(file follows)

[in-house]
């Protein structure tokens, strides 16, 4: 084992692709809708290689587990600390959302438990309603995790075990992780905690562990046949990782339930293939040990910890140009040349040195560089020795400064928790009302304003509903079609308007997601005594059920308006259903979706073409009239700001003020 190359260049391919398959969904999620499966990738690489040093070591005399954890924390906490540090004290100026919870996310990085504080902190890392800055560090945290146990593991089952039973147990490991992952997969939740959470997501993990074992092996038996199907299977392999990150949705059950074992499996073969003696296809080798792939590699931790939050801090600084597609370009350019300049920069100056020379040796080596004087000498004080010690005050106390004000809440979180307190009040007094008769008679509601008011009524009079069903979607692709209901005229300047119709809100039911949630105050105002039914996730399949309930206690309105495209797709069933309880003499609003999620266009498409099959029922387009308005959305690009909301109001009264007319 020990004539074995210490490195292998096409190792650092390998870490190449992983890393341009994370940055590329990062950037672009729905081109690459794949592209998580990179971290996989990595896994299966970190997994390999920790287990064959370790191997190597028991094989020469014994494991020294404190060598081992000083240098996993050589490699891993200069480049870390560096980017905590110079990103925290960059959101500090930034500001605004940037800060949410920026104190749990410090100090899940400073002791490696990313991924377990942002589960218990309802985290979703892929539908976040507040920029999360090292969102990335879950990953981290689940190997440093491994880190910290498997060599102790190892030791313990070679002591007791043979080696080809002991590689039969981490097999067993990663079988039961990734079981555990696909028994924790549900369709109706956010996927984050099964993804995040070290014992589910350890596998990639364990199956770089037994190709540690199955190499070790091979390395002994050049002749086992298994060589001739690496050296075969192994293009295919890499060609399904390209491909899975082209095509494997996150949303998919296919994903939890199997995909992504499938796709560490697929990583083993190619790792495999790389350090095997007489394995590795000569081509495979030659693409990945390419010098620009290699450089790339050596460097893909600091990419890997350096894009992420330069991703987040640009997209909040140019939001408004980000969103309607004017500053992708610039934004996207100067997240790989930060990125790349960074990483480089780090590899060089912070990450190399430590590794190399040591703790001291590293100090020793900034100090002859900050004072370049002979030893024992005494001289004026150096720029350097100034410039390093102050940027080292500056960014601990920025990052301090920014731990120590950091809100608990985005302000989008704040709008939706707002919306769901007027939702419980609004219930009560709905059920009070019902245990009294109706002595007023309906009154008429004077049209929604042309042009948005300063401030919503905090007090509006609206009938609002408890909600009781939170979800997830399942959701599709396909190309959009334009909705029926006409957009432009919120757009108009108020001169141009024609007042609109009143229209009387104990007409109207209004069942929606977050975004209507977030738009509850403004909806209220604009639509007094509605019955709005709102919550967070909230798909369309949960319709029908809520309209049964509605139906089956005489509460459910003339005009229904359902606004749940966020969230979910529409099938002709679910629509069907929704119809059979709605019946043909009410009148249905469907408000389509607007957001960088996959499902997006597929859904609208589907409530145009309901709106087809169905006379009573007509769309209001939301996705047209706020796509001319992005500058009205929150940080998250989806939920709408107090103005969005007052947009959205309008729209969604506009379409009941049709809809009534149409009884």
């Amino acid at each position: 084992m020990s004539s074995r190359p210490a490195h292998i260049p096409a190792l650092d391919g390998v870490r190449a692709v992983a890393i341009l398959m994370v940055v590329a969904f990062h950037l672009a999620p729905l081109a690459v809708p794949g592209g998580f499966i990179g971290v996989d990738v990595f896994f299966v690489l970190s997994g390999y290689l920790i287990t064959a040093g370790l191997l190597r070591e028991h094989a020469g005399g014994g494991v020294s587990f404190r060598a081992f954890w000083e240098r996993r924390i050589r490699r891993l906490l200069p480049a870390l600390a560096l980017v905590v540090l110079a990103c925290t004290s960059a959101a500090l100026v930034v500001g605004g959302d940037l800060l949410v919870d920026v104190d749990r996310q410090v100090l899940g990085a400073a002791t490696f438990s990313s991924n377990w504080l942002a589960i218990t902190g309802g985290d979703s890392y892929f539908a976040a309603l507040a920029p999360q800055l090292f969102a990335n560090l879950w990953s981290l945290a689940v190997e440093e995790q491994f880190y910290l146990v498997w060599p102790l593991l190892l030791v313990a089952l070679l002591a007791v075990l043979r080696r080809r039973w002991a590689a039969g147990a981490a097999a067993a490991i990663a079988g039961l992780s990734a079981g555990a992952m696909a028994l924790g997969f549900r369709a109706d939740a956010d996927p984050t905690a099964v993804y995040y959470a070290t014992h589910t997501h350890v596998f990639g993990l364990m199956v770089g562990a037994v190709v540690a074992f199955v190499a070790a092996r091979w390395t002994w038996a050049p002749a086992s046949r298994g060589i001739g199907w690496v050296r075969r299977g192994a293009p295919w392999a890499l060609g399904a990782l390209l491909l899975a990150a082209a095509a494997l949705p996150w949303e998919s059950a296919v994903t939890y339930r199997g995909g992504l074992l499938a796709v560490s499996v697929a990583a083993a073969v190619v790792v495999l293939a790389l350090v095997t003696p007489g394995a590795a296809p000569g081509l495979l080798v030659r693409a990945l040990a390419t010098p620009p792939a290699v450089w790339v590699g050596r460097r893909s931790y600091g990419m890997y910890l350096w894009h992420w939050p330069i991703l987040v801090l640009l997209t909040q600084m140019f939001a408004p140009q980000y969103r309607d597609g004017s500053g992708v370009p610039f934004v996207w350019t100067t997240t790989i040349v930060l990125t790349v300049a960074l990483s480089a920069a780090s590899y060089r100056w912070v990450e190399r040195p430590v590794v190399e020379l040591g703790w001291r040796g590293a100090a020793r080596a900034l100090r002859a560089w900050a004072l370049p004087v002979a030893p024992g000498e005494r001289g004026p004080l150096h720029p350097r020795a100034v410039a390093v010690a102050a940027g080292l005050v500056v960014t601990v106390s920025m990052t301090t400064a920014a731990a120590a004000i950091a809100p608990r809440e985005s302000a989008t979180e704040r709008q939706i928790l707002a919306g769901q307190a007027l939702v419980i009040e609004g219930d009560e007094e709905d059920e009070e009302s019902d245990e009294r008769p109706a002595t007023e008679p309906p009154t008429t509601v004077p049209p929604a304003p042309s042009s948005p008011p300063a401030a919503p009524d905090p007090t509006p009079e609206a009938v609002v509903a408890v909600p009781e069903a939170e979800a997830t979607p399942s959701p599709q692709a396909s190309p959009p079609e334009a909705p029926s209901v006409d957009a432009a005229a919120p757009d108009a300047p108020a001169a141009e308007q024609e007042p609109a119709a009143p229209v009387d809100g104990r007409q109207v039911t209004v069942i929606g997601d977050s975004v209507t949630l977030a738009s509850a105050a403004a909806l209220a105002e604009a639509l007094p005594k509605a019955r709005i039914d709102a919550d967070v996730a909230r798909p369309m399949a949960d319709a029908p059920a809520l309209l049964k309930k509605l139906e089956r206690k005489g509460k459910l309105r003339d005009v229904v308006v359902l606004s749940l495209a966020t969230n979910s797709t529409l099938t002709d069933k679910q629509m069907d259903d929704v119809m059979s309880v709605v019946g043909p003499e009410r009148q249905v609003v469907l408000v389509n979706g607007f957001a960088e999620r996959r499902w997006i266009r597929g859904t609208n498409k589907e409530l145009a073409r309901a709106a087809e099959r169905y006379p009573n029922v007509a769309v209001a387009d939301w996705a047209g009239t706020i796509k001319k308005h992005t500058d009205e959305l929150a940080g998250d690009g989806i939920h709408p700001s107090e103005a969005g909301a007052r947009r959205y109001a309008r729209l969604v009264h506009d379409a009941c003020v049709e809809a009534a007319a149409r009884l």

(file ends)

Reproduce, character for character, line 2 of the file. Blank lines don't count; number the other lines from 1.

């Protein structure tokens, strides 16, 4: 084992692709809708290689587990600390959302438990309603995790075990992780905690562990046949990782339930293939040990910890140009040349040195560089020795400064928790009302304003509903079609308007997601005594059920308006259903979706073409009239700001003020 190359260049391919398959969904999620499966990738690489040093070591005399954890924390906490540090004290100026919870996310990085504080902190890392800055560090945290146990593991089952039973147990490991992952997969939740959470997501993990074992092996038996199907299977392999990150949705059950074992499996073969003696296809080798792939590699931790939050801090600084597609370009350019300049920069100056020379040796080596004087000498004080010690005050106390004000809440979180307190009040007094008769008679509601008011009524009079069903979607692709209901005229300047119709809100039911949630105050105002039914996730399949309930206690309105495209797709069933309880003499609003999620266009498409099959029922387009308005959305690009909301109001009264007319 020990004539074995210490490195292998096409190792650092390998870490190449992983890393341009994370940055590329990062950037672009729905081109690459794949592209998580990179971290996989990595896994299966970190997994390999920790287990064959370790191997190597028991094989020469014994494991020294404190060598081992000083240098996993050589490699891993200069480049870390560096980017905590110079990103925290960059959101500090930034500001605004940037800060949410920026104190749990410090100090899940400073002791490696990313991924377990942002589960218990309802985290979703892929539908976040507040920029999360090292969102990335879950990953981290689940190997440093491994880190910290498997060599102790190892030791313990070679002591007791043979080696080809002991590689039969981490097999067993990663079988039961990734079981555990696909028994924790549900369709109706956010996927984050099964993804995040070290014992589910350890596998990639364990199956770089037994190709540690199955190499070790091979390395002994050049002749086992298994060589001739690496050296075969192994293009295919890499060609399904390209491909899975082209095509494997996150949303998919296919994903939890199997995909992504499938796709560490697929990583083993190619790792495999790389350090095997007489394995590795000569081509495979030659693409990945390419010098620009290699450089790339050596460097893909600091990419890997350096894009992420330069991703987040640009997209909040140019939001408004980000969103309607004017500053992708610039934004996207100067997240790989930060990125790349960074990483480089780090590899060089912070990450190399430590590794190399040591703790001291590293100090020793900034100090002859900050004072370049002979030893024992005494001289004026150096720029350097100034410039390093102050940027080292500056960014601990920025990052301090920014731990120590950091809100608990985005302000989008704040709008939706707002919306769901007027939702419980609004219930009560709905059920009070019902245990009294109706002595007023309906009154008429004077049209929604042309042009948005300063401030919503905090007090509006609206009938609002408890909600009781939170979800997830399942959701599709396909190309959009334009909705029926006409957009432009919120757009108009108020001169141009024609007042609109009143229209009387104990007409109207209004069942929606977050975004209507977030738009509850403004909806209220604009639509007094509605019955709005709102919550967070909230798909369309949960319709029908809520309209049964509605139906089956005489509460459910003339005009229904359902606004749940966020969230979910529409099938002709679910629509069907929704119809059979709605019946043909009410009148249905469907408000389509607007957001960088996959499902997006597929859904609208589907409530145009309901709106087809169905006379009573007509769309209001939301996705047209706020796509001319992005500058009205929150940080998250989806939920709408107090103005969005007052947009959205309008729209969604506009379409009941049709809809009534149409009884």